All of these are facts, available via public documented sources.
Unlike Shimabukuro’s previous manga, Toriko saw some overseas success through an official translation released by Viz Media. It received an anime from Toei Animation, and that anime was officially licensed and translated by Funimation. All the while, this sentence sat there on his English-language Wikipedia entry: “In 2002, he was arrested and convicted of violating child prostitution laws, including paying a 16-year-old girl ¥80,000 to have sex.”
Like that sentence, I’ll be referring to Shimabukuro’s actions as “sex” instead of “rape” to forestall complaints that I’m implying the act was violent and forcible*. Yes, what he did was consensual in that both parties agreed to it. However, no one under the age of consent is capable of giving informed consent, and that age, counter to a lingering misconception in the anime community, is well above 13 “in Japan.”
While the age of consent is set nationally at 13, prefectures generally have youth protection laws defining anyone below 18 as unable to legally give consent. In Kanagawa, the location of Shimabukuro’s arrest, article 31 of the Kanagawa Prefecture Ordinance for the Protection of Youths (1951) forbids “lewd or indecent acts” with youths, defined under article 7 as anyone below the age of 18.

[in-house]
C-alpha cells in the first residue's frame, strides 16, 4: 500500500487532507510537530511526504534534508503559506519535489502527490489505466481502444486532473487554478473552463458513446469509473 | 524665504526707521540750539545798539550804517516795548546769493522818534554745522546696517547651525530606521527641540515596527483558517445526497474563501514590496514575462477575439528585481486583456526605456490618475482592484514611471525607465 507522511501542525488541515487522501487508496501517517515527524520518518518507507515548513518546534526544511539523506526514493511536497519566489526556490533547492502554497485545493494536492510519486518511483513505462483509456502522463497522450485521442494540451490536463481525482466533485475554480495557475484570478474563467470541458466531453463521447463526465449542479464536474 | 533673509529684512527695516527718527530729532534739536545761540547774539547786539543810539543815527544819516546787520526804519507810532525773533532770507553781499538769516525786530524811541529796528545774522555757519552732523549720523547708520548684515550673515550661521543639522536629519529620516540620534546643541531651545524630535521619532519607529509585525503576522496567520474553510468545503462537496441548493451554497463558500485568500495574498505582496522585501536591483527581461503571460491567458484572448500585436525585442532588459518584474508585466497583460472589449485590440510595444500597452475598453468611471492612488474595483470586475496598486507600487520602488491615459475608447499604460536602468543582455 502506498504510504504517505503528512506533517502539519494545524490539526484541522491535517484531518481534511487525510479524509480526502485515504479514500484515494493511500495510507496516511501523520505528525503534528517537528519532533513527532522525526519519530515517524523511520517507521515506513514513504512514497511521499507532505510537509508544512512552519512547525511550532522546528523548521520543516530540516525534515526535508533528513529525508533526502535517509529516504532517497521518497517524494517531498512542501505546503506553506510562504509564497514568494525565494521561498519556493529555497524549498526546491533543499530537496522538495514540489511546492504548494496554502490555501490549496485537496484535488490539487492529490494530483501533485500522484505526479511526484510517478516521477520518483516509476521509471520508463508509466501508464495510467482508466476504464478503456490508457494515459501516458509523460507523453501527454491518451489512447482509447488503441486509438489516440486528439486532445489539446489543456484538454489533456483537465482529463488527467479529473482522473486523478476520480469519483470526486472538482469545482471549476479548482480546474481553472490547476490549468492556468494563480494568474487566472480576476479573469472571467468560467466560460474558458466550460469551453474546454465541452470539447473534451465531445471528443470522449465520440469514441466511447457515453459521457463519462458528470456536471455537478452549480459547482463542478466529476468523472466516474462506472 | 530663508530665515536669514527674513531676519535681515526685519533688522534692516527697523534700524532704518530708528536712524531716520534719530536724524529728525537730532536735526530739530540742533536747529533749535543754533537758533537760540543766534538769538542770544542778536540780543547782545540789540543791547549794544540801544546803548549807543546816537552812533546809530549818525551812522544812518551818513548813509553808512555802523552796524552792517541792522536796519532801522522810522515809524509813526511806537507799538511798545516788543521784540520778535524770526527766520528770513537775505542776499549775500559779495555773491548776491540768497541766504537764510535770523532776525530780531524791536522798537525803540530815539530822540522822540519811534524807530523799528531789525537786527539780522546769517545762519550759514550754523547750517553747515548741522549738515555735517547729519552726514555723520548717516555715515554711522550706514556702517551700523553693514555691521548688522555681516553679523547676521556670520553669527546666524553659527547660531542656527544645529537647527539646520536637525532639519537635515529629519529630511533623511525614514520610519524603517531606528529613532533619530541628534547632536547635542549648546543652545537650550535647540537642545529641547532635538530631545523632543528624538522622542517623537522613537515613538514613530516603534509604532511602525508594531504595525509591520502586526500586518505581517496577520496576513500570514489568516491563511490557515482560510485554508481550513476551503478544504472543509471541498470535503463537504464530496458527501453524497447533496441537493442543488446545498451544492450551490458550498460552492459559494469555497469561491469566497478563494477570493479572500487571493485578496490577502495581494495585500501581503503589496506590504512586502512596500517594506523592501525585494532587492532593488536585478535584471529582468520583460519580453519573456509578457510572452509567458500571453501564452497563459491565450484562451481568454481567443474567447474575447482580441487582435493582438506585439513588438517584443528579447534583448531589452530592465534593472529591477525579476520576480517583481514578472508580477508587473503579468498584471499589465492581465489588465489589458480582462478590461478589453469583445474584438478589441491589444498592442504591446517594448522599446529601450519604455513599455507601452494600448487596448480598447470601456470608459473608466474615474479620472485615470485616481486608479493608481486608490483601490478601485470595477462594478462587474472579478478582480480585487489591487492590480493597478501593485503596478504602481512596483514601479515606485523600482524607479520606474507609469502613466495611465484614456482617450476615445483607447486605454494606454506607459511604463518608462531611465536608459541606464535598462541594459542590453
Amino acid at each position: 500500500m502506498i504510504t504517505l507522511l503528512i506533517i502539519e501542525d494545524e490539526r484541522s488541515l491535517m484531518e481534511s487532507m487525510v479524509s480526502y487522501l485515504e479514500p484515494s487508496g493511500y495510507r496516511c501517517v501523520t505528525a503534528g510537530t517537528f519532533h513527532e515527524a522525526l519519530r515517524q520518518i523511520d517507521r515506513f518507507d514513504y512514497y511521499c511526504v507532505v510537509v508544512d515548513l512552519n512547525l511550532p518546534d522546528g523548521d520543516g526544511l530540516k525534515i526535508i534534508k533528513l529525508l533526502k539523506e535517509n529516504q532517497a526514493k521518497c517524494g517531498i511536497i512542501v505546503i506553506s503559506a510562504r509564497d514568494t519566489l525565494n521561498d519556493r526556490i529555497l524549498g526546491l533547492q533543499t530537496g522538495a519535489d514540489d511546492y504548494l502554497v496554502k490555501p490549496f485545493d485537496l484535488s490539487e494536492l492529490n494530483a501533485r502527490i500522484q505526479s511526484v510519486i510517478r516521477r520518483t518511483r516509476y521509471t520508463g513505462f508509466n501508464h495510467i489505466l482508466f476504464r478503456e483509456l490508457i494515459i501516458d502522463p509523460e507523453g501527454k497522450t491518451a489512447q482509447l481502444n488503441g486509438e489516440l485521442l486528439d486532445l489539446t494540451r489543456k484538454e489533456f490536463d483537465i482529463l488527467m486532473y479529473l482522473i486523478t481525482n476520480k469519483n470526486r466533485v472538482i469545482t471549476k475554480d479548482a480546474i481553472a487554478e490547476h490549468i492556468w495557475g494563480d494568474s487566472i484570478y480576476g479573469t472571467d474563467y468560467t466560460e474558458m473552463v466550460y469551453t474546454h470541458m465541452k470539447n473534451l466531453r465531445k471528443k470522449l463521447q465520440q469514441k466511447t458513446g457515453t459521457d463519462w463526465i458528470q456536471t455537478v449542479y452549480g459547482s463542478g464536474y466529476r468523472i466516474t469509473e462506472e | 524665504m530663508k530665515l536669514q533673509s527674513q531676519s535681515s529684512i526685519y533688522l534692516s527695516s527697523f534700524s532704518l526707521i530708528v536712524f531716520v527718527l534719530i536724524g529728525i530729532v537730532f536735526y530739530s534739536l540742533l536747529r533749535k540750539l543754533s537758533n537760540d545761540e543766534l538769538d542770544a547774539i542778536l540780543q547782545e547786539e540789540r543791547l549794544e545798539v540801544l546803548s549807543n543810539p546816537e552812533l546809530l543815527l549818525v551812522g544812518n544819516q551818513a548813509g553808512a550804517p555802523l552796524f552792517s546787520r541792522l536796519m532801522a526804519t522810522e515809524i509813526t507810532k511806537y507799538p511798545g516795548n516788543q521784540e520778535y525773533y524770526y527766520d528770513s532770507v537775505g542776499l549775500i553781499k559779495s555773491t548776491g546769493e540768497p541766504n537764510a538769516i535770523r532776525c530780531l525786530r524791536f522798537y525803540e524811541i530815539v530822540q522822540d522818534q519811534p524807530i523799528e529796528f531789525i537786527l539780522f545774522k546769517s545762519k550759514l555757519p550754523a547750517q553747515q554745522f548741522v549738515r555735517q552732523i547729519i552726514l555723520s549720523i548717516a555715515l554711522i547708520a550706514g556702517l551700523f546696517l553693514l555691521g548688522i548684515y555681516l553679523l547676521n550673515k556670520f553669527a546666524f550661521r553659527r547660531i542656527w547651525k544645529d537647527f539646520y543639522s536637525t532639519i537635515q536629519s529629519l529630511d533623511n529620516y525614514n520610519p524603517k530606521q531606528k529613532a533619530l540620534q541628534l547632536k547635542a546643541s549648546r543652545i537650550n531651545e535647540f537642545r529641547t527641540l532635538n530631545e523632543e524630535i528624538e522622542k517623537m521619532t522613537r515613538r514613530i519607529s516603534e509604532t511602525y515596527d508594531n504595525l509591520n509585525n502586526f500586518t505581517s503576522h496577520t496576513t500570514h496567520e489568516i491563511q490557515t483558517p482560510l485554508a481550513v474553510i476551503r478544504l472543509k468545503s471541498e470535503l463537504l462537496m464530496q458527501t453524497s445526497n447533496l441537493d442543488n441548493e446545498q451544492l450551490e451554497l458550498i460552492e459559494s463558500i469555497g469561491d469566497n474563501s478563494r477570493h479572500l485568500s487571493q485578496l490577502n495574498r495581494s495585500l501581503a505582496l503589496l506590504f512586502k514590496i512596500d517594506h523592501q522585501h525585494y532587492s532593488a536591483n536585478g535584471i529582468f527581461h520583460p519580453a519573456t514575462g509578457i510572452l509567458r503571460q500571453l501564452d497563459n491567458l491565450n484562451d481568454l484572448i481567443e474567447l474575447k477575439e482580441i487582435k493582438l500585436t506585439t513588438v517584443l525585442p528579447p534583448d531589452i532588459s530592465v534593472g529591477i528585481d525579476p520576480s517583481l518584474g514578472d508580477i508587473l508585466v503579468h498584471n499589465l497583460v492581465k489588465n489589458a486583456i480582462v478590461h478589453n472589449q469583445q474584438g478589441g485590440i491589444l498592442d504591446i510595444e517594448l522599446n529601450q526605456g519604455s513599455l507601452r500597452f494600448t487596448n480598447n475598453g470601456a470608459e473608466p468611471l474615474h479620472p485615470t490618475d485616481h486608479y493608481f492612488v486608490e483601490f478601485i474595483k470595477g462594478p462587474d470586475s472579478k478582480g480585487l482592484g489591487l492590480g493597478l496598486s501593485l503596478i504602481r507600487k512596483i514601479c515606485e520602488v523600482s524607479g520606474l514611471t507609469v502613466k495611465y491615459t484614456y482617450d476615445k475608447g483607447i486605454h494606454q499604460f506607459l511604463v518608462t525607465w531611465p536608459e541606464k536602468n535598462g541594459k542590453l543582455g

With regards to prostitution on a national level, The Child Welfare Act (1947) and the Law for Punishing Acts Related to Child Prostitution and Child Pornography, and the Protection of Children (1999) both define anyone below the age of 18 as a child.